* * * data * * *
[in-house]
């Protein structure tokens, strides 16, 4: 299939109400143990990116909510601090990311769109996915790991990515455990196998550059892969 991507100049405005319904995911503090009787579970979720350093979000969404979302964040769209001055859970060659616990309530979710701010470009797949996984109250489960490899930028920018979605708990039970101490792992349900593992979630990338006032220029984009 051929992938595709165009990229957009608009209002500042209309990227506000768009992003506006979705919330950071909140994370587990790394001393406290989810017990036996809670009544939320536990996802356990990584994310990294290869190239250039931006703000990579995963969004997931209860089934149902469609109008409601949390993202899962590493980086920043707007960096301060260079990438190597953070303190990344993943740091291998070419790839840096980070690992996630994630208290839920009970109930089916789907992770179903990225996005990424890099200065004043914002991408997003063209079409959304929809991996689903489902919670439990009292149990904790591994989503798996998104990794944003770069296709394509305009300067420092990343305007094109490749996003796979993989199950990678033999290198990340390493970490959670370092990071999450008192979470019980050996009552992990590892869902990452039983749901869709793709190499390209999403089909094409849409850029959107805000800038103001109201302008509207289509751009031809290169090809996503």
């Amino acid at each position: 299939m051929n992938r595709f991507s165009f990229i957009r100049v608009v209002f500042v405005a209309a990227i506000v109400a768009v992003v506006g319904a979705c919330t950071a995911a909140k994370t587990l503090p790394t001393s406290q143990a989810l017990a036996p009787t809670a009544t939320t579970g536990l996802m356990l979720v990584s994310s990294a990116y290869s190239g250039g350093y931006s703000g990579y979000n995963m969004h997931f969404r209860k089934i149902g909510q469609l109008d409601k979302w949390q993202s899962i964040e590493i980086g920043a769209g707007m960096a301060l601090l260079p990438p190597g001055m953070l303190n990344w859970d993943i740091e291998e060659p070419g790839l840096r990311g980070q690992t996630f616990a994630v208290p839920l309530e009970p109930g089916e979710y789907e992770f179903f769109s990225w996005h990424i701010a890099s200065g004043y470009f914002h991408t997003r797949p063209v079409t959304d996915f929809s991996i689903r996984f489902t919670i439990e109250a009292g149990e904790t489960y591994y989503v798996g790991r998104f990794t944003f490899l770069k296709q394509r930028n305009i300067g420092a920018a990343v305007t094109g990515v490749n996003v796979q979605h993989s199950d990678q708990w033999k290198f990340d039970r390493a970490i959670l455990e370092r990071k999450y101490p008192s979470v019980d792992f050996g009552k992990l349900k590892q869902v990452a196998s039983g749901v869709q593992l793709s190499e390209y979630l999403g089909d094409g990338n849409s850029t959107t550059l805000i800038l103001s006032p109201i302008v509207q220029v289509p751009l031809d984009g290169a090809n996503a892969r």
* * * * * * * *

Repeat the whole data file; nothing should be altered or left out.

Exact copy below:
[in-house]
């Protein structure tokens, strides 16, 4: 299939109400143990990116909510601090990311769109996915790991990515455990196998550059892969 991507100049405005319904995911503090009787579970979720350093979000969404979302964040769209001055859970060659616990309530979710701010470009797949996984109250489960490899930028920018979605708990039970101490792992349900593992979630990338006032220029984009 051929992938595709165009990229957009608009209002500042209309990227506000768009992003506006979705919330950071909140994370587990790394001393406290989810017990036996809670009544939320536990996802356990990584994310990294290869190239250039931006703000990579995963969004997931209860089934149902469609109008409601949390993202899962590493980086920043707007960096301060260079990438190597953070303190990344993943740091291998070419790839840096980070690992996630994630208290839920009970109930089916789907992770179903990225996005990424890099200065004043914002991408997003063209079409959304929809991996689903489902919670439990009292149990904790591994989503798996998104990794944003770069296709394509305009300067420092990343305007094109490749996003796979993989199950990678033999290198990340390493970490959670370092990071999450008192979470019980050996009552992990590892869902990452039983749901869709793709190499390209999403089909094409849409850029959107805000800038103001109201302008509207289509751009031809290169090809996503």
């Amino acid at each position: 299939m051929n992938r595709f991507s165009f990229i957009r100049v608009v209002f500042v405005a209309a990227i506000v109400a768009v992003v506006g319904a979705c919330t950071a995911a909140k994370t587990l503090p790394t001393s406290q143990a989810l017990a036996p009787t809670a009544t939320t579970g536990l996802m356990l979720v990584s994310s990294a990116y290869s190239g250039g350093y931006s703000g990579y979000n995963m969004h997931f969404r209860k089934i149902g909510q469609l109008d409601k979302w949390q993202s899962i964040e590493i980086g920043a769209g707007m960096a301060l601090l260079p990438p190597g001055m953070l303190n990344w859970d993943i740091e291998e060659p070419g790839l840096r990311g980070q690992t996630f616990a994630v208290p839920l309530e009970p109930g089916e979710y789907e992770f179903f769109s990225w996005h990424i701010a890099s200065g004043y470009f914002h991408t997003r797949p063209v079409t959304d996915f929809s991996i689903r996984f489902t919670i439990e109250a009292g149990e904790t489960y591994y989503v798996g790991r998104f990794t944003f490899l770069k296709q394509r930028n305009i300067g420092a920018a990343v305007t094109g990515v490749n996003v796979q979605h993989s199950d990678q708990w033999k290198f990340d039970r390493a970490i959670l455990e370092r990071k999450y101490p008192s979470v019980d792992f050996g009552k992990l349900k590892q869902v990452a196998s039983g749901v869709q593992l793709s190499e390209y979630l999403g089909d094409g990338n849409s850029t959107t550059l805000i800038l103001s006032p109201i302008v509207q220029v289509p751009l031809d984009g290169a090809n996503a892969r």